. Introduction According to cognitive models of social anxiety disorder (SAD, Clark & Wells, 1995; Rapee & Heimberg, 1997), dysfunctional self-views play an important role in the maintenance of the disorder among adults and adolescents (de Hullu, de Jong, Sportel, & Nauta, 2011). Specifically, negative self-views contribute to a discrepancy between perceptions of the self and of others' standards, ultimately leading to an increased fear of negative evaluation. Cognitive models of SAD assume that unconditional dysfunctional self-views are activated only when within social situations and are therefore considered unstable (Tanner, Stopa, & De Houwer, 2006). Due to their prominent role in maintaining SAD, previous studies have examined negative self-views, and specifically self-esteem among socially anxious adults (e.g., de Jong, 2002; Tanner et al., 2006). An important distinction is made in the literature between implicit (ISE) and explicit self-esteem (ESE). ESE refers to self-esteem of which the individual is consciously aware, whereas ISE is assumed to capture self-views of which the individual is unaware (Greenwald & Farnham, 2000), and are therefore not biased by self-representational tendencies (Paulhus, 2002). Thus, in order to obtain a comprehensive picture, it is important to examine both types of self-esteem among individuals with SAD (Buhrmester, Blanton, & Swann, 2011). Findings on implicit and explicit self-esteem in adult social anxiety seem to be partly at odds with the assumption of negative self-views in SAD, provided by cognitive theories (e.g., Clark & Wells, 1995; Roefs et al., 2011). Although not stated explicitly, from a cognitive perspective, self-esteem would be predicted to be negative in SAD. However, discrepant self-esteem (that is, simultaneously displaying high ISE and low ESE) has been reported in several studies on social anxiety. For instance, de Jong (2002) showed that high socially anxious women yield positive ISE in the Implicit Association Test (IAT, Greenwald, McGhee, & Schwartz, 1998), in contrast to negative ESE. Tanner et al. (2006) included a social threat activation (being told to give a speech) in order to investigate ISE in high and low socially anxious adults with the IAT, while controlling for depressive symptoms. The social threat activation was intended to activate negative self-views that are typical for social anxiety. Again, Tanner et al. found positive ISE in high socially anxious participants, which was less positive than that found in low socially anxious controls. Differences were found in ESE, which was significantly lower among high socially anxious individuals. A possible explanation for the diverging findings of high ISE and low ESE in social anxiety pertains to current dual-process models of self-esteem (e.g., Bosson, Brown, Zeigler-Hill, & Swann, 2003; Strack & Deutsch, 2004). According to these models, ISE and ESE reflect distinct, but associated constructs. ESE refers to beliefs or reflective processes, whereas ISE is related to impulsive affect-driven associative processes (e.g., Strack & Deutsch, 2004). Thus, these distinct processes may lead to discrepancies between ISE and ESE. The two studies on self-esteem in adult social anxiety, as well as on self-esteem in other disorders (Cockerham, Stopa, Bell, & Gregg, 2009; De Raedt, Schacht, Franck, & De Houwer, 2006; Franck, De Raedt, & De Houwer, 2008), support the relationship between self-esteem discrepancies and psychopathology. For instance, an investigation by Vater, Schröder-Abé, Schütz, Lammers, and Roepke (2010) revealed that self-esteem discrepancies are related to symptom severity in borderline personality disorder. According to Schröder-Abé, Rudolph, and Schütz (2007), and Schröder-Abé, Rudolph, Wiesner, and Schütz (2007), the combination of simultaneously exhibiting high ISE and low ESE is termed damaged self-esteem. Empirical evidence on discrepant or damaged self-esteem in adolescent social anxiety is sparse. This is surprising, since adolescence is a vulnerable period for the development of SAD (Wittchen & Fehm, 2003). Thus, examining the role of ISE and ESE within this age range should enhance our understanding of adolescent SAD. To our knowledge, only one analogue study has so far examined the role of negative self-esteem in socially anxious adolescents (de Jong, Sportel, de Hullu, & Nauta, 2011). In contrast to the self-esteem discrepancies found in the studies on adult social anxiety, this study reported a significant association between low ISE and social anxiety only for high socially anxious girls with very low levels of ESE. However, due to the nature of the sample, it remains unclear to what extent damaged self-esteem is related to adolescent SAD. Previous studies of self-esteem in social anxiety have used analogue samples rather than clinical ones (e.g., Tanner et al., 2006). In the present study however, we examined a sample of adolescents suffering from SAD. In addition, prior studies administered only a single implicit measure of self-esteem, the IAT (Roefs et al., 2011). By contrast, we used a novel implicit paradigm (Affect Misattribution Procedure, AMP, Payne, Cheng, Govorun, & Stewart, 2005) in addition to the IAT. The AMP is a promising implicit measure, which relies on intuitive affective judgments that correspond to everyday decision-making (Witthöft, Basfeld, Steinhoff, & Gerlach, 2011). This makes it particularly suitable for assessing automatic affect-driven ISE in SAD. An additional advantage is that it does not require working memory load, which has been shown to inhibit negative emotional processing (Van Dillen & Koole, 2007; Witthöft et al., 2011). In the present study, we used two implicit measures (AMP, IAT) and one explicit measure to examine self-esteem discrepancies after a social-threat-activation among adolescents both with SAD and without it, namely healthy adolescents. Since depression is a frequent comorbid condition in SAD among adolescents and young adults (Wittchen & Fehm, 2003), we controlled for depressive symptoms throughout all the analysis. Our central hypothesis was that adolescents with SAD would yield evidence of damaged self-esteem (high ISE, low ESE), compared to healthy controls, following the social threat activation. The latter would reveal a congruent self-esteem pattern (high ISE, high ESE). We also hypothesized that, after the activation of social threat, adolescents with SAD would display significantly lower ESE scores, in comparison to healthy controls. Finally, for adolescents with SAD, we expected the reactions on the AMP and IAT to correlate only weakly with explicit measures of self-esteem.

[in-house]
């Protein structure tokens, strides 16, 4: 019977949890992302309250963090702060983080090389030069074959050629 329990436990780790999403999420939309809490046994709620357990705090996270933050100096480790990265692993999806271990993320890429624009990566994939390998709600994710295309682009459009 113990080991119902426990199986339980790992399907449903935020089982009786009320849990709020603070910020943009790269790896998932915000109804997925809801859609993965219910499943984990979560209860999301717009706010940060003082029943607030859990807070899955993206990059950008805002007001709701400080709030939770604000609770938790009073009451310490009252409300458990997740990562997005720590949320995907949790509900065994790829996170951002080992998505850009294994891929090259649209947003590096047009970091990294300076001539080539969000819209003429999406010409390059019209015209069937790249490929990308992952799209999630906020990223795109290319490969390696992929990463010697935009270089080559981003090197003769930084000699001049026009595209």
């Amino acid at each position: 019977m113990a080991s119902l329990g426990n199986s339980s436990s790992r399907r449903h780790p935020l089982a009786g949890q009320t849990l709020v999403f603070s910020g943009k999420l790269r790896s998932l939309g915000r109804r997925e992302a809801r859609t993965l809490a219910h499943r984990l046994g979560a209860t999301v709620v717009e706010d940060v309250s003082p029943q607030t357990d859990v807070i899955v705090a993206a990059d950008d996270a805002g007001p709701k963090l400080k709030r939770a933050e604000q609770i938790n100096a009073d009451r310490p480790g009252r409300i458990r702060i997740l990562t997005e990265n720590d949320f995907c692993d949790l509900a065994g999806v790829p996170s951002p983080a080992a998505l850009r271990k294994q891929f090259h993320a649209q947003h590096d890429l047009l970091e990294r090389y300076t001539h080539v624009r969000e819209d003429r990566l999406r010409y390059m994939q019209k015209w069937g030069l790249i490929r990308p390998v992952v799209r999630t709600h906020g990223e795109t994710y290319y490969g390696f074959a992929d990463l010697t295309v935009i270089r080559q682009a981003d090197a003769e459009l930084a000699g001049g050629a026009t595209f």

نتیجه گیری انگلیسی
Results 3.1. Results for self-report measures and manipulation check The means and standard deviations of outcome variables, and the results from the MANOVA statistics for group comparisons, as well as effect sizes, are presented in Table 1. As expected, adolescents suffering from SAD differed significantly from healthy controls on all explicit variables. Adolescents with SAD displayed significantly lower explicit self-esteem, higher frequencies for socially phobic cognitions and also a stronger belief in these cognitions (all ps < .001). Moreover, the SAD group was significantly more depressed (p < .001). No differences were found regarding the strength of belief in the experimental manipulation between the two groups (SAD M = 91.3%, SD = 13.2 vs. healthy controls M = 84.3%, SD = 19.6; t(38) = 1.33, p = .19). In addition, no significant differences were revealed between the groups regarding educational level (χ2(1, 40) = .173, p = .68). Table 1. Symptom scores and self-esteem of socially anxious (SAD) and healthy (HA) adolescents. Variable Measure SAD (n = 20) HA (n = 20) F statistics from MANOVA (partial η2) M (SD) M (SD) Social anxiety SPAI 3.8 (.88) 1.2 (.70) 110.0*** (.74) Self-esteem RSES 23.6 (7.0) 35.4 (3.6) 43.3*** (.54) Frequency of negative social cognitions SCQ 2.9 (.87) 1.5 (.55) 34.7*** (.48) Strength of belief in negative social cognitions SCQ 45.7 (23.4) 10.1 (12.9) 35.4***(.48) Depression BDI-II 21.5 (15.7) 5.1 (5.1) 19.7*** (.35) Note. SPAI, Social Phobia and Anxiety Inventory; RSES, Rosenberg Self-esteem Scale; SCQ, Social Cognitions Questionnaire; BDI-II, Beck Depression Inventory. ***p < .001. Table options Since the groups differed with regard to depressive symptoms, the RSES and SCQ-scores were analysed by an additional MANCOVA, using the BDI score as a covariate. Depressive symptoms covaried significantly with the results for the RSES (F(1,36) = 72.59; p < .001; η2 = .67) as well as for the frequency (F(1,36) = 26.51; p < .001; η2 = .42) and strength of belief in negative social cognitions (F(1,36) = 27.57; p < .001; η2 = .43). However, the main effect of group, the direction of results and all single comparisons remained unchanged (Wilk's λ = .64, F(3, 34) = 6.51, p < .001, partial η2 = .37). Thus, after controlling for depressive symptoms, adolescents with SAD reported significantly lower levels of ESE, more negative social cognitions and believed more in them. 3.2. Results for the AMP The mean AMP ratings are displayed in Table 2. After exploring for possible violations of assumptions, a 4 (prime type: self-referent vs. positive vs. neutral vs. negative) × 2 (time: before vs. after the threat) × 2 (group: SAD vs. healthy controls) mixed MANCOVA with BDI as covariate, yielded a significant main effect of prime type on the AMP pleasantness rating (F(1.99, 73.78) = 4.96; p = .01; η2 = .12). No main effect of either “time (F(1, 37) < 1; p = .67)” or “group (F(1, 37) < 1; p = .79)” or any interaction effects (all ps < .05) were detected. Furthermore, the depression scores did not co-vary the AMP-ratings (F(1, 37) = 3.25; p = .08). Table 2. AMP and IAT scores in adolescents with social anxiety disorder (SAD) and healthy adolescents (HA) before and after a social threat activation (STA). Measure Primes SAD (n = 20) HA (n = 20) M (SD) M (SD) Before STA AMP Self-referent .63 (.22) .64 (.22) Positive .58 (.24) .68 (.25) Neutral .48 (.24) .58 (.26) Negative .46 (.24) .42 (.20) IAT .49 (.43) .59 (.24) After STA AMP Self-referent .62 (.26) .63 (.24) Positive .57 (.23) .70 (.25) Neutral .43 (.20) .48 (.25) Negative .51 (.26) .40 (.25) IAT .50 (.30) .53 (.26) Note. AMP = Affect Misattribution Procedure; IAT = Implicit Association Test; STA, social threat activation. Table options Bonferroni-adjusted post-hoc comparisons regarding the main effect of prime type suggested that target stimuli after positive primes (M = .63) were rated significantly more often as positive, in comparison to both negative (M = .45, p < .01) and neutral prime trials (M = .49, p < .05). This result was found before as well as after the social threat activation in both groups. The target ratings did not differ between self-referent prime trials and positive prime trials, indicating positive ISE (M = .63 vs. M = .63; p = 1.0) in both groups before and after the social threat induction. However, the target ratings after self-referent primes (M = .63) were found to be significantly more positive, compared to ratings following negative primes (M = .45, p < .01), but not statistically different from AMP-effects following neutral primes (M = .49, p = .08) in both samples, before and after a negative mood had been induced. 3.3. Results for the IAT Table 2 depicts the mean levels of ISE and standard deviations, as measured with the IAT in each group. A time (before vs. after the social threat) × group (SAD vs. healthy controls) mixed ANCOVA on the IAT-effects as the dependent variable, with the BDI as covariate, revealed no significant main effects of group (F(1,37) < 1; p = .78) or time (F(1,37) < 1; p = .91). Furthermore, the time × group interaction was not significant (F(1,37) < 1; p = .52). Depressive symptoms did not co-vary with the IAT-scores (F(1,37) < 1; p = .57). Thus, adolescents with SAD did not differ significantly from healthy controls in their IAT effects either before or after the social threat activation. 3.4. Association between implicit and explicit measures The AMP and IAT-scores were significantly positively interrelated after (r = .36, p = .01), but not before (r = .09, p = .30) the social threat activation. The AMP-scores were significantly positively interrelated (r = .70, p < .001) before and after the social threat activation, whereas the IAT-scores were not significantly associated (r = .27, p = .09) with each other. The results for all correlation analyses for adolescents with SAD are shown in Table 3. Table 3. Correlations between implicit and explicit measures in adolescents with SAD. Measure AMP after STA IAT after STA RSES SCQ-frequency SCQ-belief SPAI AMP after STA .45* .41 −.45* −.50* −.41* IAT after STA .45* .11 −.04 −.08 .04 RSES .41 .11 −.86*** −.83*** −.80*** SCQ-frequency −.45* −.04 −.86*** .96*** .86*** SCQ-belief −.50* −.08 −.83*** .96*** .83*** SPAI −.41* .04 −.80*** .86*** .83*** Note. AMP, Affect Misattribution Procedure; IAT, Implicit Association Test; STA, social threat activation; RSES, Rosenberg Self-esteem Scale; SCQ, Social Cognitions Questionnaire; SPAI, Social Phobia and Anxiety Inventory. *p < .05; ***p < .001. Table options To examine the relationship between ISE and ESE, two-tailed Pearson correlations were computed between the IAT after the social threat activation (AMP, respectively) and RSES within each group, since the RSES was administered only after the social threat induction. The AMP-score after self-referent primes and RSES, as well as the IAT and RSES, were not found to correlate significantly in SAD patients (see Table 3). Accordingly, no significant associations between ISE and ESE were found for healthy adolescents (RSES-IAT: r = −.02, p = .46; RSES-AMP: r = −.25, p = .14). In adolescents with SAD, the AMP-score yielded significant inverse relationships with the frequency of negative social cognitions (SCQ), the strength of belief with respect to these cognitions (SCQ) and social anxiety symptoms (SPAI, see Table 3; all p < .05). However, this did not apply to the healthy control group. For the IAT-score, no significant correlations could be found for either group. Regarding the relationship between ESE and socially phobic questionnaires (SCQ, SPAI), high positive and significant relationships were found (all p < .001, see Table 3).